Symbian and open source: Who's going to show up?
There has been quite a lot of press around Nokia's announcement to buy Symbian, unify S60, UIQ, and MOAB, and open source the platform within two years. This move highlights a number of important things such as the intensifying battle for supremacy in the mobile platform space but also the acknowledgement that the open source model has firmly arrived in the mobile space, even for traditionally closed and proprietary platform vendors.
However, for me one of the more interesting topics is just how Nokia will approach this massive open source undertaking and, even more importantly, expand their developer base. Nokia, of course, has been involved in a number of open source projects over the last few years (most notably, maemo) but as a company they are clearly still grappling to adjust to the open source mindset. So it will be interesting to see how Nokia and their partners handle this transition and manage to create a vibrant and active community around the code that goes beyond their traditional corporate developers.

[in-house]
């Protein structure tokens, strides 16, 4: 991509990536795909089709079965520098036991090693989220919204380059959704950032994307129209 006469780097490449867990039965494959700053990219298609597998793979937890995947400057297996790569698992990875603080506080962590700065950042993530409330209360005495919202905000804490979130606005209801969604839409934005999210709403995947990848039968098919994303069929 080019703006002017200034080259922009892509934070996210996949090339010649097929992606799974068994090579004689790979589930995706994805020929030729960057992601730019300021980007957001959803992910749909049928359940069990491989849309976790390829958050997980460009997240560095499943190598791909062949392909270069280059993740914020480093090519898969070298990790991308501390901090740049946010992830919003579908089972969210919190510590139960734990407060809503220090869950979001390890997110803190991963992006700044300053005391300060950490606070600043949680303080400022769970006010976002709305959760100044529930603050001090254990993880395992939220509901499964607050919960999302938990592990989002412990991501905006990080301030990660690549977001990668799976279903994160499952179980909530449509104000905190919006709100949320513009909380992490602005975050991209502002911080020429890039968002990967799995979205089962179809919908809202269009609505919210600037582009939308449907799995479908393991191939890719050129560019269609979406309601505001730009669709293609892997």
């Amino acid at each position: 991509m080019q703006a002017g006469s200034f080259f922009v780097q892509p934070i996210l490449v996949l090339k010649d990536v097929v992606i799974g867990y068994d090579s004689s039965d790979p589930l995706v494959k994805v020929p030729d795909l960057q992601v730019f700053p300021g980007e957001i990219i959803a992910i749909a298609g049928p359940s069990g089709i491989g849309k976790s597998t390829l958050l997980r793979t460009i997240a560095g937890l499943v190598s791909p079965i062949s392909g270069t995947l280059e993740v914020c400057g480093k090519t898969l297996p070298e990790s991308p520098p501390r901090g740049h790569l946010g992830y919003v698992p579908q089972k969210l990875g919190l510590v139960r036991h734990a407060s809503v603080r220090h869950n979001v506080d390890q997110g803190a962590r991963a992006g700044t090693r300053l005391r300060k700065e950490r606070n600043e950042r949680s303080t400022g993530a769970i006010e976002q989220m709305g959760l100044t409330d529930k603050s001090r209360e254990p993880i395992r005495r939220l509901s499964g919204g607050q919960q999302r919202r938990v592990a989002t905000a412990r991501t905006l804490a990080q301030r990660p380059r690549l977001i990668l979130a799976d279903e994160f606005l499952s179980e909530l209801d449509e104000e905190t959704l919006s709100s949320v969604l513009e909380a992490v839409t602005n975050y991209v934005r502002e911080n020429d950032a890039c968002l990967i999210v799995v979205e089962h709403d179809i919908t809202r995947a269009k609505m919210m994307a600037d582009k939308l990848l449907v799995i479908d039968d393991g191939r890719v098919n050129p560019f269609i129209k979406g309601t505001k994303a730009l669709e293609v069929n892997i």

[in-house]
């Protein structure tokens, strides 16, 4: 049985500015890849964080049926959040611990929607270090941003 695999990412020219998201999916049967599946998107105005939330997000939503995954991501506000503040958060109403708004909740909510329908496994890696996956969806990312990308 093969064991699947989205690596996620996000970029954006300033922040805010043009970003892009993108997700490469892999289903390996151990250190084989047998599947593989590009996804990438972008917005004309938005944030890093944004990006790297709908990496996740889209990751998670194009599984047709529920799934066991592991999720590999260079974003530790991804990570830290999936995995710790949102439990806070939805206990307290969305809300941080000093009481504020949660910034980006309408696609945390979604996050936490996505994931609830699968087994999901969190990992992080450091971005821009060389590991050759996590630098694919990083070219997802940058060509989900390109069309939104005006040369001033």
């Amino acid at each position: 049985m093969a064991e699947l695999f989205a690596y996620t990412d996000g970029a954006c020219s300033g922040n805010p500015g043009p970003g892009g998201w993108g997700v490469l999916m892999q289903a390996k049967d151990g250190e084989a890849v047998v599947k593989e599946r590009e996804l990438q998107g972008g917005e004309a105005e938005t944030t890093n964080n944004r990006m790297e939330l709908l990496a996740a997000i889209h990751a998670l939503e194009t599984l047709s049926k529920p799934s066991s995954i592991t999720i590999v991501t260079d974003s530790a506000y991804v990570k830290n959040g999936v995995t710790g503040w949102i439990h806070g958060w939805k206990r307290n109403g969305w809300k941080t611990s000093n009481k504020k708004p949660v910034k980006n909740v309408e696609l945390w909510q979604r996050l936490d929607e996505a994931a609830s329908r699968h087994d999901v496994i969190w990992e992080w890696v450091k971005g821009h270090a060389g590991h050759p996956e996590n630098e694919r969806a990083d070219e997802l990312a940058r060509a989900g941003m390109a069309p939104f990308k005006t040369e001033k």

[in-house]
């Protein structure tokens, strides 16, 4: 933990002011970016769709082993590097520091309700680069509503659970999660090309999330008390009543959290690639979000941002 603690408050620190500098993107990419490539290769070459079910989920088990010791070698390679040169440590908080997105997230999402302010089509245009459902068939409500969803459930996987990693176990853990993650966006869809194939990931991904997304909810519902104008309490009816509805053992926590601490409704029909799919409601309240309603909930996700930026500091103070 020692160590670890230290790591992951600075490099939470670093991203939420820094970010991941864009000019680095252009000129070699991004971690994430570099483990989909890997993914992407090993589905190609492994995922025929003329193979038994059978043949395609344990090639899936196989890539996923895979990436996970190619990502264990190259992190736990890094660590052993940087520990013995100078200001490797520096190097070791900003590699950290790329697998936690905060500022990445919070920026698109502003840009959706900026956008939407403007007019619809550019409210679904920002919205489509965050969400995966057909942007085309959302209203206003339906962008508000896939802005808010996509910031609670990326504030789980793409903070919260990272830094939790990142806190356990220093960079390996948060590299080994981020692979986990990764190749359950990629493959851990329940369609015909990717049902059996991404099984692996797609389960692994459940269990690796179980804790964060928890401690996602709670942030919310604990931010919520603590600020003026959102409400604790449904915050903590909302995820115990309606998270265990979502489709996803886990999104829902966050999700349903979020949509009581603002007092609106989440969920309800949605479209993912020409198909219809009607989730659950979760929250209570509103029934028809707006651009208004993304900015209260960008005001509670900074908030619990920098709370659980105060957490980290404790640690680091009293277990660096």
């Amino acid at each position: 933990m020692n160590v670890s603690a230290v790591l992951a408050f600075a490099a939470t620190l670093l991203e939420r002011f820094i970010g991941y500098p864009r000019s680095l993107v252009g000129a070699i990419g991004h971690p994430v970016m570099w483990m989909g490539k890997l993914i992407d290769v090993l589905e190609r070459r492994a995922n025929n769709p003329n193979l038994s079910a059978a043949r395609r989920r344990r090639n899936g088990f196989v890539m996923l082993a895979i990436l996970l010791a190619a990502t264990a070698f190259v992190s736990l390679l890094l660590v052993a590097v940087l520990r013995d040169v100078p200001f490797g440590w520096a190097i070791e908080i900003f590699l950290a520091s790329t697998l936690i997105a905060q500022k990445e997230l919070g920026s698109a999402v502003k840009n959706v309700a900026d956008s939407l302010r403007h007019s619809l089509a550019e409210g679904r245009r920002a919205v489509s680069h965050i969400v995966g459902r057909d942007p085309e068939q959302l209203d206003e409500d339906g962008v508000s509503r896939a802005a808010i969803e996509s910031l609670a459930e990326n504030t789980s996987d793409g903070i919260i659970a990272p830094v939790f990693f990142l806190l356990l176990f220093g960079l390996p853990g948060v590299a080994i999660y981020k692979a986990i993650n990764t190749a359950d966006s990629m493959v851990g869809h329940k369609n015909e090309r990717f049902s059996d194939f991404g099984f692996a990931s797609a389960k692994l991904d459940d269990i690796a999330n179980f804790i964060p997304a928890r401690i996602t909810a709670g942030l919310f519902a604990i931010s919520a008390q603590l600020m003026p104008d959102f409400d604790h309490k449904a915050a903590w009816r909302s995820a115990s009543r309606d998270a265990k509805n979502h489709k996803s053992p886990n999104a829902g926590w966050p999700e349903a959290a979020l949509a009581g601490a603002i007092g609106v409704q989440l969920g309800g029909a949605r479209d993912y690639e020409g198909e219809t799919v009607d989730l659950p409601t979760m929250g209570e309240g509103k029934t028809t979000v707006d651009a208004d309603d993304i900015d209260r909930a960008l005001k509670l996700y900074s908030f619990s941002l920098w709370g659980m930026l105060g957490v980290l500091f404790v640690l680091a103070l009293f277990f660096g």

Here is an eye-catching quote from an interview with Janne Jalkanen from Nokia:
"Pretty much the only community around S60 is the community we pay to be there ..."
I encourage you to read the interview. Not only does it provide some interesting insights into the existing Symbian technology and ecosystem but it highlights some key issues commercial companies are having when moving to open source and how they are struggling to find the right model and get traction and adoption by developers ... which, at the end of the day, is what open source is all about.